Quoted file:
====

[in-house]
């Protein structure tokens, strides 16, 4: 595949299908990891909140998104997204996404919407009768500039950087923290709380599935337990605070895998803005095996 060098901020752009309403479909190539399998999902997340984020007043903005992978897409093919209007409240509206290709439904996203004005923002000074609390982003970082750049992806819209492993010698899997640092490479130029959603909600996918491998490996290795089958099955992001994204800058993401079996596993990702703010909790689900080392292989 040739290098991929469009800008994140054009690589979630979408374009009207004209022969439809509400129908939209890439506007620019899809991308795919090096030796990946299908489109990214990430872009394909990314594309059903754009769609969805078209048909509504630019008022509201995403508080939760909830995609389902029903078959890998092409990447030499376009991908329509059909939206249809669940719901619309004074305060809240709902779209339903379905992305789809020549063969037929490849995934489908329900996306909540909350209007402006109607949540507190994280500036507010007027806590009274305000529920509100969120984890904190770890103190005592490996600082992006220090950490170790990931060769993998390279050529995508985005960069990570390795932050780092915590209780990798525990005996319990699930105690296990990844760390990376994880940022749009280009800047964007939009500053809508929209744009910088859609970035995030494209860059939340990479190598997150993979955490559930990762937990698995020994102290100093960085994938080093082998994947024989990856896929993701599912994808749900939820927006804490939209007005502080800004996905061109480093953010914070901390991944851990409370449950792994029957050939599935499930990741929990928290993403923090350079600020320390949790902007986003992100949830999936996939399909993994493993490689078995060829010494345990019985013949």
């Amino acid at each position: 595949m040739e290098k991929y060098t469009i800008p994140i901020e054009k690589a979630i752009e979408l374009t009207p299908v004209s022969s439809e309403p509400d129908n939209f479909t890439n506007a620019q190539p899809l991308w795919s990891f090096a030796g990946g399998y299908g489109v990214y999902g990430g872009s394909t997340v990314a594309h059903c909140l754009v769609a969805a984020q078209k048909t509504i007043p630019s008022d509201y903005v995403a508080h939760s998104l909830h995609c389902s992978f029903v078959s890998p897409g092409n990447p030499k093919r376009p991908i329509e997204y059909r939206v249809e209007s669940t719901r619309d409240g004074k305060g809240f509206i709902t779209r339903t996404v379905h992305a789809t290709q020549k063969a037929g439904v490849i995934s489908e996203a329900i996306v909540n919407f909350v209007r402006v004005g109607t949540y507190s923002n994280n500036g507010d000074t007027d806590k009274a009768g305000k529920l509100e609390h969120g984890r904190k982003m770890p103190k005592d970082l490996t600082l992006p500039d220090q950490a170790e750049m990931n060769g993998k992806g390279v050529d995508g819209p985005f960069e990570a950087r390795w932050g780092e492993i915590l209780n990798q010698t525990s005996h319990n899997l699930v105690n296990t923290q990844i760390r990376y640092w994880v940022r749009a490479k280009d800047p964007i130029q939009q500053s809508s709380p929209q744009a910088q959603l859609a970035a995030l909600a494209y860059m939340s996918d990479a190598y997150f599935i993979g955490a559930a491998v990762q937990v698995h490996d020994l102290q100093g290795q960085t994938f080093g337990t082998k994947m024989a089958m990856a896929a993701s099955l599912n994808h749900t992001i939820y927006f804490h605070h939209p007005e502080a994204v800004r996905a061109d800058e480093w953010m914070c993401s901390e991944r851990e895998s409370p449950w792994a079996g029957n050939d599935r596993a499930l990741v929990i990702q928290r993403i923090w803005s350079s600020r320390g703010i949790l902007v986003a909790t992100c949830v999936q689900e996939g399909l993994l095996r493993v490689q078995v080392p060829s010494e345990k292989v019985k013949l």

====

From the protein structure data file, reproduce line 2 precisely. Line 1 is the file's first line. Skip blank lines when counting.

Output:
């Protein structure tokens, strides 16, 4: 595949299908990891909140998104997204996404919407009768500039950087923290709380599935337990605070895998803005095996 060098901020752009309403479909190539399998999902997340984020007043903005992978897409093919209007409240509206290709439904996203004005923002000074609390982003970082750049992806819209492993010698899997640092490479130029959603909600996918491998490996290795089958099955992001994204800058993401079996596993990702703010909790689900080392292989 040739290098991929469009800008994140054009690589979630979408374009009207004209022969439809509400129908939209890439506007620019899809991308795919090096030796990946299908489109990214990430872009394909990314594309059903754009769609969805078209048909509504630019008022509201995403508080939760909830995609389902029903078959890998092409990447030499376009991908329509059909939206249809669940719901619309004074305060809240709902779209339903379905992305789809020549063969037929490849995934489908329900996306909540909350209007402006109607949540507190994280500036507010007027806590009274305000529920509100969120984890904190770890103190005592490996600082992006220090950490170790990931060769993998390279050529995508985005960069990570390795932050780092915590209780990798525990005996319990699930105690296990990844760390990376994880940022749009280009800047964007939009500053809508929209744009910088859609970035995030494209860059939340990479190598997150993979955490559930990762937990698995020994102290100093960085994938080093082998994947024989990856896929993701599912994808749900939820927006804490939209007005502080800004996905061109480093953010914070901390991944851990409370449950792994029957050939599935499930990741929990928290993403923090350079600020320390949790902007986003992100949830999936996939399909993994493993490689078995060829010494345990019985013949």